Camilla visits Field of Remembrance to pay respects to war dead
The Duchess of Cornwall has paid tribute to Britain’s war dead by placing a cross in Westminster Abbey’s Field of Remembrance.
Camilla honoured the servicemen and women who sacrificed their lives for their country, and stood in solemn silence as the Last Post was played.
She carried out the public engagement in central London ahead of Armistice Day next week – and one day before England enters a second national lockdown.
Only a small number of socially distanced veterans attended the event this year as the nation battles the Covid-19 outbreak.
The duchess, dressed in black, was shown the rows of thousands of small pale wooden crosses which are planted every year in the grounds of the Abbey in memory of the fallen.
Each one bears the name of a lost loved one, a poppy and often a message of commemoration.
The Dean of Westminster, the Very Reverend David Hoyle, offered prayers during the ceremony, as Camilla stood in front of two large wooden crosses from the graves of unknown British soldiers from the First and Second World Wars, before laying her own cross of remembrance.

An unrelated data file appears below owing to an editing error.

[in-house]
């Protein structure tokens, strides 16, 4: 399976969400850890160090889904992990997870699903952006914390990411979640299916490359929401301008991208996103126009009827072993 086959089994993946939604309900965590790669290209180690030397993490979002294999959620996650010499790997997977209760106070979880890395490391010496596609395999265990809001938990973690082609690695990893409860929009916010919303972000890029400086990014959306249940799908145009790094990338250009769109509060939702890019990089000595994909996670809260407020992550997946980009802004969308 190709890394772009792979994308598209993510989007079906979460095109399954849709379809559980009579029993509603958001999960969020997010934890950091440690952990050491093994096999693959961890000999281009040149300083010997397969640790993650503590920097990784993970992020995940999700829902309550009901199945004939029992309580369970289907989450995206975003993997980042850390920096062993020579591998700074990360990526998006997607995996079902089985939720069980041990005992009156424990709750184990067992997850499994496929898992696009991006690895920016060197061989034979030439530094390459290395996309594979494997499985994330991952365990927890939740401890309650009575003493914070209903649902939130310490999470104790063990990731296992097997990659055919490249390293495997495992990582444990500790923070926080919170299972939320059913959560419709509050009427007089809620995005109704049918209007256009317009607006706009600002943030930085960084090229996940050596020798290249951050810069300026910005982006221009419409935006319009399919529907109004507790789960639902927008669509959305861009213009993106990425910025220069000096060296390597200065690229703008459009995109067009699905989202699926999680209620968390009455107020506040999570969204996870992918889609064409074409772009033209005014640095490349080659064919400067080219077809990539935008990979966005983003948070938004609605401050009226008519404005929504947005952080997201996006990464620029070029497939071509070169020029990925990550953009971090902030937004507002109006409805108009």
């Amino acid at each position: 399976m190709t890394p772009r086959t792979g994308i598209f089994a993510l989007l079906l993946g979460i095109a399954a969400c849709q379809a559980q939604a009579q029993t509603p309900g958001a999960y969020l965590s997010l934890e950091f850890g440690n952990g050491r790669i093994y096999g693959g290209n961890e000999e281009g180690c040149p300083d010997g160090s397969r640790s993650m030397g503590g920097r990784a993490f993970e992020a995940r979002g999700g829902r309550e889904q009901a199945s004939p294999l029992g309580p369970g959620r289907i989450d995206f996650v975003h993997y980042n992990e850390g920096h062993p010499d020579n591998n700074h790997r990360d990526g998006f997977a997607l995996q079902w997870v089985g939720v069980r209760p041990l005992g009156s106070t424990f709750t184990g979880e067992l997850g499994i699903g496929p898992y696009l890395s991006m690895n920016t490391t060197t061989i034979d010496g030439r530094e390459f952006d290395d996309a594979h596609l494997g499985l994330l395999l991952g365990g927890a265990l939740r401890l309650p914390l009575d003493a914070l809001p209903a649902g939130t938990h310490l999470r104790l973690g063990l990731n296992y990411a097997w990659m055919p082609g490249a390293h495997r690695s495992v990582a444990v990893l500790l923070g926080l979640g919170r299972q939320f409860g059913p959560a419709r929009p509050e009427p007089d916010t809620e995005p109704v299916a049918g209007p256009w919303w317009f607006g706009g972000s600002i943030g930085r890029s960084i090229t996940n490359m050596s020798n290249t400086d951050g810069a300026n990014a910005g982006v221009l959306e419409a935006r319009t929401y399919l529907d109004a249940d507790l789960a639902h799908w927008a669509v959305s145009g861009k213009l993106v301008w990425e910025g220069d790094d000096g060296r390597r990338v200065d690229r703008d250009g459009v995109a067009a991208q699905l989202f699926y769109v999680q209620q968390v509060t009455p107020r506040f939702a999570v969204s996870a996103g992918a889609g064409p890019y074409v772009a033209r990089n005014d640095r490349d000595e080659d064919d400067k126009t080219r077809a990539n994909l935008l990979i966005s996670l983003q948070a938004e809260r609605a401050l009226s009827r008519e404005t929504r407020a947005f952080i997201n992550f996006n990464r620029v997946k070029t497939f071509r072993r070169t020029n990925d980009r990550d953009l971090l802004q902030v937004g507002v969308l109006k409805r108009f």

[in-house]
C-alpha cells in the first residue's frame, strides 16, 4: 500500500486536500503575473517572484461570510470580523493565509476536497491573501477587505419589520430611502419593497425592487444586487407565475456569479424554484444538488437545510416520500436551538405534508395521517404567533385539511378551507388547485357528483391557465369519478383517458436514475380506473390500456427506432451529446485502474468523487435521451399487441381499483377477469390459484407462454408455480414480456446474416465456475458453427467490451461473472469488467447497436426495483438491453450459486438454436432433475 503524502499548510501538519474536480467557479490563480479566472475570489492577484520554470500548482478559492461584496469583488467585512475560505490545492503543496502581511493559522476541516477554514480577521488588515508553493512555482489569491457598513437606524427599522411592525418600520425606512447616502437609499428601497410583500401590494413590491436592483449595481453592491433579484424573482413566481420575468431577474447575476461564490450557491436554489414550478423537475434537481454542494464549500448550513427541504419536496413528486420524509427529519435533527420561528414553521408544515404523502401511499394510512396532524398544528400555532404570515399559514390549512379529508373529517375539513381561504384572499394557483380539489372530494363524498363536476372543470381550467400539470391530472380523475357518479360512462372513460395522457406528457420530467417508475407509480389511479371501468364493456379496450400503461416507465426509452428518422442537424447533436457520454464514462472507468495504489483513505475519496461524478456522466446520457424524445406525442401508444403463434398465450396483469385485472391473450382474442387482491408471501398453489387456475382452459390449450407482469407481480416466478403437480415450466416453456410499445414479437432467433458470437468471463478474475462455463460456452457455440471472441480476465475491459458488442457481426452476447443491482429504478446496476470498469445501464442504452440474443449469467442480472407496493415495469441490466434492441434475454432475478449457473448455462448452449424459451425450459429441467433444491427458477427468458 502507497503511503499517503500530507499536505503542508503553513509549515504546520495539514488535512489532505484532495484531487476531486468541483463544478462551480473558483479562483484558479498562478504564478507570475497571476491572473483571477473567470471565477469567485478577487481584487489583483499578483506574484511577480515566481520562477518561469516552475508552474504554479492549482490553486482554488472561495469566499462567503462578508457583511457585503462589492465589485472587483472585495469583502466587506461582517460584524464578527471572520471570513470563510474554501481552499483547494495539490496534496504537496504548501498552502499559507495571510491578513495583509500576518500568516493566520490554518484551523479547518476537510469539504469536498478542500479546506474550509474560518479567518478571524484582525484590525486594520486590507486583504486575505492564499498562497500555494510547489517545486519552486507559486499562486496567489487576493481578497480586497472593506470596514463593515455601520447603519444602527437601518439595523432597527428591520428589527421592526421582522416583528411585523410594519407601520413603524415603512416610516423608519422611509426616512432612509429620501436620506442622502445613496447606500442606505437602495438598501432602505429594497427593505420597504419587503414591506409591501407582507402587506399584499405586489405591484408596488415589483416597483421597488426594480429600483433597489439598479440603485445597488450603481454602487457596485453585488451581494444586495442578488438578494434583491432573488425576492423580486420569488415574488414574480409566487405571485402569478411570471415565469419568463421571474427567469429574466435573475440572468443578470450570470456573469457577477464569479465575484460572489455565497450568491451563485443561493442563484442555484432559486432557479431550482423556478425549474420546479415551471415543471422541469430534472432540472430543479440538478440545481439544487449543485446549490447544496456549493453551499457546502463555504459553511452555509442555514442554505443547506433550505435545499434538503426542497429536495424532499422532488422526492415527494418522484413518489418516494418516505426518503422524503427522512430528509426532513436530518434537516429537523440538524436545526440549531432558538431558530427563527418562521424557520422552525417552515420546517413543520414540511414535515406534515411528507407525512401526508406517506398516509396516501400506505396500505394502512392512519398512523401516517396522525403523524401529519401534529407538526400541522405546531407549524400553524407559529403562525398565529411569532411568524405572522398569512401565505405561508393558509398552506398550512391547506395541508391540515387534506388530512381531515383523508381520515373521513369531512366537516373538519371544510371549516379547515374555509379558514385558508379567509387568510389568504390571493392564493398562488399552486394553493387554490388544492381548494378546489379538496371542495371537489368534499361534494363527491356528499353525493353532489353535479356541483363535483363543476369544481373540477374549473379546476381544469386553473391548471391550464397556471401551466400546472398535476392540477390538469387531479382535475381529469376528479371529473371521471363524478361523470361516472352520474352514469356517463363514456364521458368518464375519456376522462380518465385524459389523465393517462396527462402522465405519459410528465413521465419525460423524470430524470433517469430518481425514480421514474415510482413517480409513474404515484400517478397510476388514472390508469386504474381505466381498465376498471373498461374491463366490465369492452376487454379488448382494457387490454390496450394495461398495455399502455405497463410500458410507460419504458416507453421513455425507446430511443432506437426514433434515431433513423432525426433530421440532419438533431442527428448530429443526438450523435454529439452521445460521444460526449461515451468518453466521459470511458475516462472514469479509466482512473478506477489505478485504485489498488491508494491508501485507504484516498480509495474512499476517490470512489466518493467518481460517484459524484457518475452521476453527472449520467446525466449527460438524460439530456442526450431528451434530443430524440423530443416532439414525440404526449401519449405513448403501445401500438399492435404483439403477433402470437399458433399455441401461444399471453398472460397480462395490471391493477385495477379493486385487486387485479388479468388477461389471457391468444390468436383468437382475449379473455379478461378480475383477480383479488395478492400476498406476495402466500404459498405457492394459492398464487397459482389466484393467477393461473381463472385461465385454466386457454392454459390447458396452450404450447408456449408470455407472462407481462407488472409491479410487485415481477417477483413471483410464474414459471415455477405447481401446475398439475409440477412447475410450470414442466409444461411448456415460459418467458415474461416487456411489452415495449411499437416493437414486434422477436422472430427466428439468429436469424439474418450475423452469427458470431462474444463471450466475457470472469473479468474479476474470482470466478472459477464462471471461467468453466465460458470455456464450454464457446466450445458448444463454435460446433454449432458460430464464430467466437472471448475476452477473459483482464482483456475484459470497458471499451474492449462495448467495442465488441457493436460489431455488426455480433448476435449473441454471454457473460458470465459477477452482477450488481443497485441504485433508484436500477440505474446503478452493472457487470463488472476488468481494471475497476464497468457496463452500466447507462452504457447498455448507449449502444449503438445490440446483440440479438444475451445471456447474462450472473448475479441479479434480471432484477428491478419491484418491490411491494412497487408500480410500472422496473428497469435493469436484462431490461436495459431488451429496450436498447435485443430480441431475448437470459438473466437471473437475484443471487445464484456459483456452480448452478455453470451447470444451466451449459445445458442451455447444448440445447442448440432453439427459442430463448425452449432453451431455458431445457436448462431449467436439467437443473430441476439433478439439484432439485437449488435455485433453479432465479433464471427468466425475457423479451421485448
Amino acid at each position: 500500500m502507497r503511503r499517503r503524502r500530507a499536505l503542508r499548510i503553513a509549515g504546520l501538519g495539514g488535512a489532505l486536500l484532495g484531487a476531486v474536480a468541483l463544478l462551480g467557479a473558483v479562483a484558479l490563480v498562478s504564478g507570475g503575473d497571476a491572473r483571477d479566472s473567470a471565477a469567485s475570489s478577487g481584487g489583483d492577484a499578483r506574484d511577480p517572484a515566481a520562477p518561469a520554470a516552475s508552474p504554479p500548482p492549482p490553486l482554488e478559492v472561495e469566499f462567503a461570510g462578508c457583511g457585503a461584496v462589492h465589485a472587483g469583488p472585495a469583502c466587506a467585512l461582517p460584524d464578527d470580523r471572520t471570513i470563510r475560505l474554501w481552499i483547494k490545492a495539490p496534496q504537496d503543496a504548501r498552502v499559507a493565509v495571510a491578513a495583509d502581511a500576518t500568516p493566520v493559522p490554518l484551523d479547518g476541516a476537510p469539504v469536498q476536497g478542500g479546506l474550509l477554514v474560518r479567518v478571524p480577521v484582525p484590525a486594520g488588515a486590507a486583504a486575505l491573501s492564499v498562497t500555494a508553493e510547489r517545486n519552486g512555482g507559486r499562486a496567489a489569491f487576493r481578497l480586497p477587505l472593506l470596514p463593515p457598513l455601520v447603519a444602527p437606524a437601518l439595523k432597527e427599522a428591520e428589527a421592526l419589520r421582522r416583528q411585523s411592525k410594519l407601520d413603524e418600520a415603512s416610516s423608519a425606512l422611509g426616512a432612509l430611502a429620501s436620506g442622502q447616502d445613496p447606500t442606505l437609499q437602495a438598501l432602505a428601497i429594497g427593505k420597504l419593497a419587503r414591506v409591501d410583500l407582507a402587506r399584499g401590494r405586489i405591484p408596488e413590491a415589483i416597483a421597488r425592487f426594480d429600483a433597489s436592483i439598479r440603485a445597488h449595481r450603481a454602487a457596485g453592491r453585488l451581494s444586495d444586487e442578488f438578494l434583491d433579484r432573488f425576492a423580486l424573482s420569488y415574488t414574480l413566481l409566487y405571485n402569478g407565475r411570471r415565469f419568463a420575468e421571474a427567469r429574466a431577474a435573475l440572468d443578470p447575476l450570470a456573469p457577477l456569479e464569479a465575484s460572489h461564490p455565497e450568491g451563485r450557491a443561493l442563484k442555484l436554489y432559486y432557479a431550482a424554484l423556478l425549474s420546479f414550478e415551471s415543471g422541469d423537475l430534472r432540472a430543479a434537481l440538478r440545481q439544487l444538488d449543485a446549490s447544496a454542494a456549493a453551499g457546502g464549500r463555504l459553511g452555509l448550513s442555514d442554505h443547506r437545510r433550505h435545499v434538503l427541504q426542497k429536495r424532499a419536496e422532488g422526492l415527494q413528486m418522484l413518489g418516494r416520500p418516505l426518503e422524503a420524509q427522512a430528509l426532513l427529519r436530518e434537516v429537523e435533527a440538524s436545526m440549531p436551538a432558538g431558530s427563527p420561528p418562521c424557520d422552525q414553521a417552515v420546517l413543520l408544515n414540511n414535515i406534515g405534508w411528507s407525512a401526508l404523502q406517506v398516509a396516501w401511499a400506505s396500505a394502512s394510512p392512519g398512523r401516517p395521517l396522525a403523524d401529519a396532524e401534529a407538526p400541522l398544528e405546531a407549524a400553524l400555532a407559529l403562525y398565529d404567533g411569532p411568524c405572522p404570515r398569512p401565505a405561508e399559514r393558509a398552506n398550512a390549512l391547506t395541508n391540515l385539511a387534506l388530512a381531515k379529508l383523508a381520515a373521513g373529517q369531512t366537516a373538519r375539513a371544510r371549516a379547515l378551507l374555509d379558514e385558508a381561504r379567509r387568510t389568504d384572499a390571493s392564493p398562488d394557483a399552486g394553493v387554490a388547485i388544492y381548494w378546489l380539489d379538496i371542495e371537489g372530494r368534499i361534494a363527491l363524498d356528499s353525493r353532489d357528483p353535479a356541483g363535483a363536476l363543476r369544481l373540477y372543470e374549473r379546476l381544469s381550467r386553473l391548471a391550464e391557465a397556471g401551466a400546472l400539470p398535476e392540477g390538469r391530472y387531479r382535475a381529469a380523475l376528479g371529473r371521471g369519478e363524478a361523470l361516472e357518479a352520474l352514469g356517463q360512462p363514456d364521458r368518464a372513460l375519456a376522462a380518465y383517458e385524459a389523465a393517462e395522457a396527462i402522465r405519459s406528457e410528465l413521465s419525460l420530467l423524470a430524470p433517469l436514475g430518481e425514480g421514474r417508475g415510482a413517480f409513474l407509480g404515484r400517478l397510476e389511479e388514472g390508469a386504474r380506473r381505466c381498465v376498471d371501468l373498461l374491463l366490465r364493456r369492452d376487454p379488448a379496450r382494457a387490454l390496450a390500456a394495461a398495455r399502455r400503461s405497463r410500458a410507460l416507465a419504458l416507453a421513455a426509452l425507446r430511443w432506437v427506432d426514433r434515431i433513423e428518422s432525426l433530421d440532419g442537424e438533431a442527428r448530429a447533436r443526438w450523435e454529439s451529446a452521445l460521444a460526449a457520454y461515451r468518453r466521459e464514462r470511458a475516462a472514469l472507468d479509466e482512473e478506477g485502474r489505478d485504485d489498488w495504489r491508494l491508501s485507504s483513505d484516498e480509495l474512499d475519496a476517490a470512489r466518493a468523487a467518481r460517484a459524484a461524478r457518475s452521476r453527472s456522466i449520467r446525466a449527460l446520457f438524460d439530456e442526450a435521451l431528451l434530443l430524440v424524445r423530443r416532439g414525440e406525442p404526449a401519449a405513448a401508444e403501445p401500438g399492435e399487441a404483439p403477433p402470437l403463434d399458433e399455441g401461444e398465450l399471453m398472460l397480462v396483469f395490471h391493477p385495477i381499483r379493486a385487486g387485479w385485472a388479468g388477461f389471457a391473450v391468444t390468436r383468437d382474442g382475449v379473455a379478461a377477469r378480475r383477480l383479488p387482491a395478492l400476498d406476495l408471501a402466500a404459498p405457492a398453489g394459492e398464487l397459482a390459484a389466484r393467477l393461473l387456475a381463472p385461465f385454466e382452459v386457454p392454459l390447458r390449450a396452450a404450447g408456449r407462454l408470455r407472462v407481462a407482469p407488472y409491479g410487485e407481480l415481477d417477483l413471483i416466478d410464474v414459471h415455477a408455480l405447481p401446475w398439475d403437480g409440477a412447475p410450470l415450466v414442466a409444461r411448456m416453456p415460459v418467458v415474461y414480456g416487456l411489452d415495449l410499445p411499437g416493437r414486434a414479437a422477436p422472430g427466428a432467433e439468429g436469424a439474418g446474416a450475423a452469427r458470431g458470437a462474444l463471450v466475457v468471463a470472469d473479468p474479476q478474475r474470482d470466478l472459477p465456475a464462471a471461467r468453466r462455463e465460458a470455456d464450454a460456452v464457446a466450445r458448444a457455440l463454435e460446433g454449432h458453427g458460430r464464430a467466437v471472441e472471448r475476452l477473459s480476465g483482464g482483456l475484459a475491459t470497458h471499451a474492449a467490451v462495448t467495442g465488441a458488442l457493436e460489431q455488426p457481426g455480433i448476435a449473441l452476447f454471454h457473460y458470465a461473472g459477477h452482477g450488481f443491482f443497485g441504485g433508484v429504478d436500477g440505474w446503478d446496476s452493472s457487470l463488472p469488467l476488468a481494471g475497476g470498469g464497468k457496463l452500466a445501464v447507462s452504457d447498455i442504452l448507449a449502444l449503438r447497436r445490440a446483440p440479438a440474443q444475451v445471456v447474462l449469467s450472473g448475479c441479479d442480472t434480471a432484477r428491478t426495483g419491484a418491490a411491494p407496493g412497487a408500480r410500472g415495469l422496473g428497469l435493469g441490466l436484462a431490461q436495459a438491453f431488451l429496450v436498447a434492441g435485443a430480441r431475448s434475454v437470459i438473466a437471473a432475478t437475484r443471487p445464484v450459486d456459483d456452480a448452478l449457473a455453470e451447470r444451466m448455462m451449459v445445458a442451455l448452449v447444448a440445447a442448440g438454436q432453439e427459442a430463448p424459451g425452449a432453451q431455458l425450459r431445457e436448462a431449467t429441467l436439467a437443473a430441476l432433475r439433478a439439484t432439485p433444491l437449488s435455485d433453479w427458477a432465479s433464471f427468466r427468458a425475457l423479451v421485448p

She listened to the recital of the traditional Exhortation of Remembrance – the well-known moving extract from Robert Laurence Binyon’s 1914 poem For The Fallen, which features the words “At the going down of the sun and in the morning, we will remember them.”
It was followed by a two-minute silence.
The Field of Remembrance – in its 92nd year – is organised by the Poppy Factory and has been held in the grounds of the Abbey since November 1928 to commemorate all those who have lost their lives in the armed forces.
Camilla reviewed some of the memorial plots for regimental and other associations.
She was escorted by the Poppy Factory’s president, Surgeon Rear Admiral Lionel Jarvis.
The duchess has been patron of the organisation, which supports veterans with mental or physical health conditions back into work, since 2013.
For many years, the royal visit to the Field of Remembrance was performed by the Queen Mother.